Have a look at the Chocolate Vine - Akebia quinata.
    It has early flowers, with both a male flower and a female flower of differing colors, and the leat is a light bright spring green which is an attractive feature as well as the flowers. It will grow 20' in one year and it grows well in shade. To enclose and therefore restrict the root growth will not hurt anthing. Several times a year cut back serverely and then wait for the lush new growth - the plant will always look attractive if you prune often. And to top things off, the flowers have an amazing fragrance early in the year that carries well in the air.
     
  11. Yvonne Zhang

    Yvonne Zhang Member

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    We recently set up a Clematis Jackmanni on out outside/upstairs patio deck! It was planted in a fairly large container in the inside corner of our patio deck...with direct sunlight from about 2pm to 8pm. We were away on holiday for about a week, but the local weather was quite damp and the plant looked healthy on our return. There was one subsequent 2 day period when it wasn't watered. While healthy the flowers were fully extended, but recently they have closed up and now the whole plant, unfortunately, appears to be dead!

    Did we kill it??? If so how?? We'd really like to have a clematis in that location, but are reluctant to try again, unless we know how to correct the problem! If you don't recommend Clematis for this locale, what other climbing/colourful/hardy plants can you recommend?

    Many thanks for any available advice!

    Yvonne Zhang
     
  12. Newt

    Newt Well-Known Member 10 Years

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    Hi Yvonne,

    When you say the plant appears to be dead, did it wilt like it needed water and then turn black?

    Was there a saucer under the pot and the water stayed in the saucer for a long time?

    Newt
     
  13. Yvonne Zhang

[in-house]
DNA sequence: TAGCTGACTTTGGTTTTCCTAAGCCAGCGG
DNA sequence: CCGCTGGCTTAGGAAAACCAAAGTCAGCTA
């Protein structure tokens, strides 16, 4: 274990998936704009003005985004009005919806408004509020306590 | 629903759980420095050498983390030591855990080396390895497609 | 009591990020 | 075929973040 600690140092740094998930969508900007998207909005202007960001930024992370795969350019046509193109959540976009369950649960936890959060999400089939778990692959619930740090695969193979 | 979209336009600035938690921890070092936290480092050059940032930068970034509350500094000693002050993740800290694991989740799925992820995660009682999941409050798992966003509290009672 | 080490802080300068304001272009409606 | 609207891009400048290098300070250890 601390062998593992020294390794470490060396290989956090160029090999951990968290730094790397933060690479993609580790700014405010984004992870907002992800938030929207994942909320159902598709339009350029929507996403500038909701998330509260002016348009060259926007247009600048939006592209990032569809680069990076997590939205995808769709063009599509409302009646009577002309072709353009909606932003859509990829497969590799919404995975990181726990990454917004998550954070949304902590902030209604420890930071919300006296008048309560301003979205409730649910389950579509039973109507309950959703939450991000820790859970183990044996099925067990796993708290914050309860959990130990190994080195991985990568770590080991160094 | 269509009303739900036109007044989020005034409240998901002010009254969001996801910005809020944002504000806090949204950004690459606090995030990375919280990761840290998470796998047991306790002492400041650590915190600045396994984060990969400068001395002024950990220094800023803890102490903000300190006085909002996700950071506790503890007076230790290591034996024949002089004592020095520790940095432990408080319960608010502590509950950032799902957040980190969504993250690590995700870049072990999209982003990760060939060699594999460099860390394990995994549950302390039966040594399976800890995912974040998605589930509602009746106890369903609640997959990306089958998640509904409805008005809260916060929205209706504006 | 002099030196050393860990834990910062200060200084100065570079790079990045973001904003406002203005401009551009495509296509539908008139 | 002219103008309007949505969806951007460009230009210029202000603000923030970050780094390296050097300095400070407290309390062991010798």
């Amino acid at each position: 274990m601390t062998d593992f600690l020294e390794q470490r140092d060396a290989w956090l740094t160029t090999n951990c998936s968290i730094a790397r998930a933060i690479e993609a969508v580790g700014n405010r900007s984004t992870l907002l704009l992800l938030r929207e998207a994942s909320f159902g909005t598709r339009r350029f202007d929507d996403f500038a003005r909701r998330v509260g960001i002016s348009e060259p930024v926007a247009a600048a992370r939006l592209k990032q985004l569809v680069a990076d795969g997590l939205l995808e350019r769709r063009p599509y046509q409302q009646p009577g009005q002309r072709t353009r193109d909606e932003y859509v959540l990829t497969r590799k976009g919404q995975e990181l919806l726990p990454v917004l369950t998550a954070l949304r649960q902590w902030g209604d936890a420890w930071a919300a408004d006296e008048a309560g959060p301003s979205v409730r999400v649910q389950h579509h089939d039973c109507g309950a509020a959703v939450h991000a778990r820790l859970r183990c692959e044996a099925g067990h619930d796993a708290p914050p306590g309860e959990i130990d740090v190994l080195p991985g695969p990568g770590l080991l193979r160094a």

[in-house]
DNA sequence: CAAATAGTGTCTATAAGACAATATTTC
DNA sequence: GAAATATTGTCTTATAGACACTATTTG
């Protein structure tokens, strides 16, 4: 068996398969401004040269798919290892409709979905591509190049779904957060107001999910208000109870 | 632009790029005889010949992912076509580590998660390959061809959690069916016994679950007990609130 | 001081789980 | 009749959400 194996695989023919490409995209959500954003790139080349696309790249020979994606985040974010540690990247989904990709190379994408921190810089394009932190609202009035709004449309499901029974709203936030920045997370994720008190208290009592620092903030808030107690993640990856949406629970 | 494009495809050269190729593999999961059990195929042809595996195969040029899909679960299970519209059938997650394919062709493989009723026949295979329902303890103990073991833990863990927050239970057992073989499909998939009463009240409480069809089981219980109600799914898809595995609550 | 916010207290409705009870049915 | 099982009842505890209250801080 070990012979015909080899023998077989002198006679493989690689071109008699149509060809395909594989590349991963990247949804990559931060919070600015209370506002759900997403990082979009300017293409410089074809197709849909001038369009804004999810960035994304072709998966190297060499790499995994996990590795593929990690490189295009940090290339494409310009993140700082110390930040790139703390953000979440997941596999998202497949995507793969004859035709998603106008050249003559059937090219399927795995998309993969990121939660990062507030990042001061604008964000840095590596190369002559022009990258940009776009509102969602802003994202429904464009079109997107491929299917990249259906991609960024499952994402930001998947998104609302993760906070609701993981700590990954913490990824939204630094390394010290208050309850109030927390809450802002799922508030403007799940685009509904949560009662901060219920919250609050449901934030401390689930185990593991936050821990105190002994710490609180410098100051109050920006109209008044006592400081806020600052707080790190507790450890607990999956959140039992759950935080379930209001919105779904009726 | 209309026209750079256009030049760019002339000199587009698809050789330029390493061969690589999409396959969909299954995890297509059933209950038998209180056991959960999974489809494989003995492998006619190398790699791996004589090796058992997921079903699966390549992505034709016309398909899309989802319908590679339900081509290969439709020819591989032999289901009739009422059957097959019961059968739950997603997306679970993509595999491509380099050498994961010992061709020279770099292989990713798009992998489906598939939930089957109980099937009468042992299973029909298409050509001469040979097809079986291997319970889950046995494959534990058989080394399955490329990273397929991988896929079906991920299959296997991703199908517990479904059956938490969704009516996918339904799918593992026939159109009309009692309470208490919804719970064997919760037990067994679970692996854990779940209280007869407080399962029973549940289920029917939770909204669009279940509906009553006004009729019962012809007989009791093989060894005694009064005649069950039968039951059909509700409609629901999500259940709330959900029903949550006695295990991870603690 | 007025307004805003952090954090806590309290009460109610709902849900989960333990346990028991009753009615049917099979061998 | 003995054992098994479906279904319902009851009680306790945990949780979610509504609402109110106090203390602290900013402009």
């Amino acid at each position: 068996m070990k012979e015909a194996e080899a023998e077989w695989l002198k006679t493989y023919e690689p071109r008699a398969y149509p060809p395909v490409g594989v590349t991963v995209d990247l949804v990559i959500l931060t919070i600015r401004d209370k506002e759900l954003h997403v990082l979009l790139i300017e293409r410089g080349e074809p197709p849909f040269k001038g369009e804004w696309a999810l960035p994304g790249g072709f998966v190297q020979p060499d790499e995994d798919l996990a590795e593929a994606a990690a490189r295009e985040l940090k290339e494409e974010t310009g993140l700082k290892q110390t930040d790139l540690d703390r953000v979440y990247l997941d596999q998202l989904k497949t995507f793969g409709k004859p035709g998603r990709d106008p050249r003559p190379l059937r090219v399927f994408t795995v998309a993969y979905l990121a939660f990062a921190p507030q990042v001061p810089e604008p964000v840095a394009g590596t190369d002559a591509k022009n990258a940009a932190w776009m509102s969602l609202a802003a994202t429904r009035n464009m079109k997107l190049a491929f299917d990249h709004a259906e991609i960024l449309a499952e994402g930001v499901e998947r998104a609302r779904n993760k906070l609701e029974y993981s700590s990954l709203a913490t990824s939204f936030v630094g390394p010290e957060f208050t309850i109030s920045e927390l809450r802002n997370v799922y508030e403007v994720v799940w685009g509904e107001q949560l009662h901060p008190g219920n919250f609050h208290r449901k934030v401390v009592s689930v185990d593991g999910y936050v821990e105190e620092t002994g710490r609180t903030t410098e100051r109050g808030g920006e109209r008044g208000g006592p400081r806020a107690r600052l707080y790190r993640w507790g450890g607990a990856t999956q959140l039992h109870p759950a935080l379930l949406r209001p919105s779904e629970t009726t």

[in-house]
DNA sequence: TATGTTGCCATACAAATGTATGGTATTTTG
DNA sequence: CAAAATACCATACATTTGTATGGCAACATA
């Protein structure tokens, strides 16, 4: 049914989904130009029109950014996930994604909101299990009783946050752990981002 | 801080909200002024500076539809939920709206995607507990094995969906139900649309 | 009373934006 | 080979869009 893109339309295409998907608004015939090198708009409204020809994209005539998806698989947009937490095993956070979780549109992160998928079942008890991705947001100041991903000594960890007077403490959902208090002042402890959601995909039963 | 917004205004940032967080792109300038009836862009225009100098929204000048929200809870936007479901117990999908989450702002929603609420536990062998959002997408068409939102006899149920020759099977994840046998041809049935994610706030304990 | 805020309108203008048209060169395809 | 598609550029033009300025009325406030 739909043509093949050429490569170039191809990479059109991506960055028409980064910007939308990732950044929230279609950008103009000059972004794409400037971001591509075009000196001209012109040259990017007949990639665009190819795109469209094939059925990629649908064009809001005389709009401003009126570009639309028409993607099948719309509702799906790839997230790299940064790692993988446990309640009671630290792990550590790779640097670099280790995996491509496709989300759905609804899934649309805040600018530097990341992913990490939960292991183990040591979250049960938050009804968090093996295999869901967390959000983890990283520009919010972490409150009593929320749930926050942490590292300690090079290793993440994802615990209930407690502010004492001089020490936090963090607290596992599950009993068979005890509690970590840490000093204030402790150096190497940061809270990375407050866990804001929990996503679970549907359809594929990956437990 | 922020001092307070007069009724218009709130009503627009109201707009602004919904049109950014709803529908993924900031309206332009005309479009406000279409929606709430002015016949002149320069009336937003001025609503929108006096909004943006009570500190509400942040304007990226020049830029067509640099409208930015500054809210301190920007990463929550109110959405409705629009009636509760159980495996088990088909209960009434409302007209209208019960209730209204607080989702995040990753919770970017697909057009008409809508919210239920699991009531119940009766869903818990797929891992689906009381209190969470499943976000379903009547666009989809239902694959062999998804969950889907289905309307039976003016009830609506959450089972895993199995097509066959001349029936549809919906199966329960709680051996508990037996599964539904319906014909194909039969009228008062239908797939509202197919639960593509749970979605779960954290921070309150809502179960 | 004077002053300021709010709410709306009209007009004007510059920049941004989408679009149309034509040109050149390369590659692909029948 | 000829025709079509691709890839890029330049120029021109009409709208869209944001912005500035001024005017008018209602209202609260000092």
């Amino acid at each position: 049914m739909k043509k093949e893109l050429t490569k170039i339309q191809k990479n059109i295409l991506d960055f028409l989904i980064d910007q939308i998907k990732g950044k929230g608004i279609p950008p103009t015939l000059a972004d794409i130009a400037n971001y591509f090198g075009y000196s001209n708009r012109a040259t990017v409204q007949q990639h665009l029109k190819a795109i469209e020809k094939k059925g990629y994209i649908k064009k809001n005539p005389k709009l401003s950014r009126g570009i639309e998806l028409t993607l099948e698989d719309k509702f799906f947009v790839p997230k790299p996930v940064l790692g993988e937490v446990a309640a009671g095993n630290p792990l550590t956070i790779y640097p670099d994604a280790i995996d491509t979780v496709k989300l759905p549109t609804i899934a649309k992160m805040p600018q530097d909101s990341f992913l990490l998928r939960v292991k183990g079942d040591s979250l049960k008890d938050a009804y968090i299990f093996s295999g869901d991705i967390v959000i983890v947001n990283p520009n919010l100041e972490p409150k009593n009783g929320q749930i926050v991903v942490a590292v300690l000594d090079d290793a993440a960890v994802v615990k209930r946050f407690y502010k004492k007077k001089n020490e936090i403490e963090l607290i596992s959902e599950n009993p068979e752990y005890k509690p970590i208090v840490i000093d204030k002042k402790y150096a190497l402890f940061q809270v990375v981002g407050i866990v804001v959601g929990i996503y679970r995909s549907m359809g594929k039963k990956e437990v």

Yvonne Zhang Member

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    Hi Newt,

    Thanks for your response! Yes, it did appeared that way. Once I noticed the wilt of the leaves, I though (naturally) it needed water and I did so; then the next day the leaves still wilted and I knew something was wrong because there were 2 plants in the same pot, and the first one died in the same way! :(

    As to the saucer, there is one but I turn it up-side down and the pot is set on the bottom of the saucer. I don't why but I just didn't like the way the water stayed in the saucer. Is that good, or not so good?

    Thanks in advance for the future advice!

    Yvonne
     
  14. Newt

    Newt Well-Known Member 10 Years

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    Yvonne, you are so very welcome! Now that I have those details, it sounds like clematis wilt. It's not anything you have done. Jackmanii aren't supposed to be suseptible to it, but I've heard this before. Not all may be lost. Here's some info on it.
    http://dialspace.dial.pipex.com/clematis/clemindx.htm

    Turning the saucer upside down is a good thing. I would even recommend you eliminate it completely and use bricks, stones or pot feet to keep the pots elevated. Doing so will also help keep stains from forming under the pots on your deck or patio. You can even get pot feet that are whimsical.
    http://www.colley.co.uk/garethjones/sales/potfeet.jpg

    Newt
     
  15. Yvonne Zhang

    Yvonne Zhang Member

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    Hi Newt!
    Once again many thanks for your advice! However on looking through the recommended lists, they all (??) seemed to make the assumption that the clematis was to be planted in the ground. Whereas in our case, we are taking about a patio-deck and therefore planting (actually buying, already in...) a large container. So we are wondering a) is this feasible? b) if so, are there any specific clematis that grow well when the roots may be restricted in a large plant pot? The patio deck has direct sunlight from late afternoon until sunset. We are in the Vancouver region of BC.

    Thanks again!

    Yvonne
     
  16. Newt

    Newt Well-Known Member 10 Years

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    Yvonne, I've read that most of the spring flowering large bloom clematis do well in containers. I don't know what your hardiness zone is, but if the container is the size of a half whiskey barrel, they should do fine. This site has a list of those that should do well in containers. Scroll down in the window on the left.
    http://www.clematis.home.pl/wms/wmsg.php/1017.html

    Newt